Jan 07, 2018 07:34 am
If you have ever heard about the amazing work that Mercy ships does you have heard about facial tumors, cleft lips & palates, plastic surgery for burn patients, obstetric fistulas, and eye surgeries to name a few. Mercy ships does a lot of things but did you know we do crainiotomies? No? Me neither until serving on board in 2008.
These patients are not the ones on the Mercy Ships commercials or websites. So most of the nurses that come are quite surprised to hear that we do crainiofacial surgery.
Down on D ward we have an especially intense two week period when we have a team of 3 surgeons Dr. Gary(maxofacial), Dr. Shaleindra(neurosurgery), and Dr. David(plastic surgery).
The first day we did screening. We met each of the patients and looked at the CT scans and the surgeons came up with a game plan. It was really interesting to be involved in the very beginning of the process. I felt like I was in the upper room as I watched these 3 brilliant men come up with a complex surgical plan that would deeply impact these selected patients lives.
At the time they where a name, age, and diagnosis. Now, 6 weeks later, I love these people. They run and give me hugs when I see them at their outpatient appointments and we delight in the their great outcomes.
To start from the beginning of the story, I was asked in early September to lead the crainiofacial surgery. I prayed about it and said yes. As I began preparing I taught an in-service to the nurses about the different surgeries we would be doing. The 3 surgeries that we do on the ship that need a crainiotomy are encephaloceles, hypertelorism, and facial clefts.
I round with the doctors each day
- Encephaloceles are a neural tube defect. It occurs in the first few weeks of pregnancy where the skull does not close and some brain tissue is outside of its protective skull. This is seen in the Western world but much less because most pregnant women take prenatal vitamins that contain folic acid. Folic acid has been shown to decrease neural tube defects by 50%.
- Hypertelorism is when eyes are much more wide apart then usual. This surgery involves breaking the orbits, rotating bone, and using bone putty to fill holes. I find this so cool. It is very much like a puzzle.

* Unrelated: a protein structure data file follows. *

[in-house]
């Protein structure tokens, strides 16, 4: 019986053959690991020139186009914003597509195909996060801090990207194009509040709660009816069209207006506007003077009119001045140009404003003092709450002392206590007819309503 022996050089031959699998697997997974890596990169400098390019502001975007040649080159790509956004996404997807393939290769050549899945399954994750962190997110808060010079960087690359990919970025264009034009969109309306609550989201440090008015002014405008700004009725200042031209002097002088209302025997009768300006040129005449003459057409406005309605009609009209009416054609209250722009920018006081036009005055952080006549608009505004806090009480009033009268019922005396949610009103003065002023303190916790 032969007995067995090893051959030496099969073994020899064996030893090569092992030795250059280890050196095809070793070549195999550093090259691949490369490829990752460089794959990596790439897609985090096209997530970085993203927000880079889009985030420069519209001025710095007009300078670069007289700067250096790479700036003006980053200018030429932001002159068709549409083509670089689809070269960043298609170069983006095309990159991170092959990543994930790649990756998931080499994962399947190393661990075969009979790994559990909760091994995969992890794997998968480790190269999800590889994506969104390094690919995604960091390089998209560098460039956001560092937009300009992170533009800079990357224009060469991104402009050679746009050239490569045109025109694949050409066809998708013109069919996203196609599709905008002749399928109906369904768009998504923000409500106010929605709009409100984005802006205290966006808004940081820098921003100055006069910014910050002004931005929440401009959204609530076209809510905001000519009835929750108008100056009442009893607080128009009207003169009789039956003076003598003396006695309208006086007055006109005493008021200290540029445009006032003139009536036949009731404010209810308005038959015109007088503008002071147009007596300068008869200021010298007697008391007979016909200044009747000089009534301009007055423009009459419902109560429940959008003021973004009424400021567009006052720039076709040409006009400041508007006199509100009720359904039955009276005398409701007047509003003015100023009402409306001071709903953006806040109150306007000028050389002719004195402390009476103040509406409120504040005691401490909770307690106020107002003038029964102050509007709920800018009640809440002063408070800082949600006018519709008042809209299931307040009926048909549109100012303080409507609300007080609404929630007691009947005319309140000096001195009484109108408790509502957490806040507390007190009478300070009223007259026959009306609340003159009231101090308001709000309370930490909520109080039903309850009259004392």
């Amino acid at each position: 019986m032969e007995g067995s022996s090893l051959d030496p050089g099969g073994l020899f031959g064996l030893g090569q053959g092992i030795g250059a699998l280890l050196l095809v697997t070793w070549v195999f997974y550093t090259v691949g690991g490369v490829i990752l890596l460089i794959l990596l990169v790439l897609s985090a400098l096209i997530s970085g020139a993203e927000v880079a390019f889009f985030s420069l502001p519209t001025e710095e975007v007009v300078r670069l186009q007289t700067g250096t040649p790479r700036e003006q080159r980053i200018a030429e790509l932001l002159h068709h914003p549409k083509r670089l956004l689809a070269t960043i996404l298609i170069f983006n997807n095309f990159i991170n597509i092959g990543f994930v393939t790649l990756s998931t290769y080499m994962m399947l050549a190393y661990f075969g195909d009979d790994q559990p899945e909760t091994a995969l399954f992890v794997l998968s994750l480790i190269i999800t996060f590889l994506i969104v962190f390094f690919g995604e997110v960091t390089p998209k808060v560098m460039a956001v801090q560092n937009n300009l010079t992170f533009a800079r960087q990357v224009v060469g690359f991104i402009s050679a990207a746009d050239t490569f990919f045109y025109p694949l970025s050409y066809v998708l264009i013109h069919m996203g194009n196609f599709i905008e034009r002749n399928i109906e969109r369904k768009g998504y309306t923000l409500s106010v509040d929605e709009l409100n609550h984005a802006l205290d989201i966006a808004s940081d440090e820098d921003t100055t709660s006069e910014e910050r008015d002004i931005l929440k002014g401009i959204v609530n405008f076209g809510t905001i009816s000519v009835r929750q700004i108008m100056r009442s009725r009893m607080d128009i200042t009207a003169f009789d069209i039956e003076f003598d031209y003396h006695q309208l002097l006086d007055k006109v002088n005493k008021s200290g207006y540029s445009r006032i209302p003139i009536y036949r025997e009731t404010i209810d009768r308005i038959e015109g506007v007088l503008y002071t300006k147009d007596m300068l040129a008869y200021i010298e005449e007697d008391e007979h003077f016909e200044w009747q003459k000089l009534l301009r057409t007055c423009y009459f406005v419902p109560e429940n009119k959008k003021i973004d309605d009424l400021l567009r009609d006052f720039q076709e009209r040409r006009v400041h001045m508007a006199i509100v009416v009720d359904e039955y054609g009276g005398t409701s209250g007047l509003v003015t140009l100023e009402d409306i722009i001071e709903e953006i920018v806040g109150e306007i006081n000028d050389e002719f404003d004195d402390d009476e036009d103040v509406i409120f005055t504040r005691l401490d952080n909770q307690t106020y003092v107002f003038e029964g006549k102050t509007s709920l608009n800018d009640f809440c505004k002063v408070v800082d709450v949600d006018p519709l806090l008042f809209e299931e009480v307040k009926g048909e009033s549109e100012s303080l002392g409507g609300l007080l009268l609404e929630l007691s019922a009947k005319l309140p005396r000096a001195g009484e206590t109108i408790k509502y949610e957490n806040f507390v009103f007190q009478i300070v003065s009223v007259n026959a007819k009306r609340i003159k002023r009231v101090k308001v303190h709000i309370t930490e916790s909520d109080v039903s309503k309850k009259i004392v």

- Facial clefts are basically a hole or gap in bone, soft tissue or both. All three of these require the surgeons to lift the frontal portion of the skull to be able to move around the facial bones. So inevitably the patients will require much more monitoring and most of them spent some time in the ICU.
and continue to until my last patient leaves the ward. Dr. Shailendra and Dr. David left right after surgery was over. I talk/text with Dr. Shailendra frequently with updates, photos, and sometimes videos so he can guide Dr. Gary and I as we have encountered some complications and difficulties.
This has been a very sweet and challenging experience. I have done things that I have never done before but more importantly I have seen lives changed. I have seen dramatic changes in appearance, self confidence, and love. I have spent so much time up close (up in their face close) and I have grown to love each one of them fiercely!
I have worked along side some incredible PICU nurses from all over the world. They gave incredible care to our sweet patients that sometimes weren't so sweet. Dr. Gary, Dr. Shailendra and Dr. David have taught me so much. They answered my questions and really listened to me when I had concerns.
The last day the surgeons were there we took this picture of encephalocele row. Side by side are these precious people that worked so hard for their own or their child's recovery.
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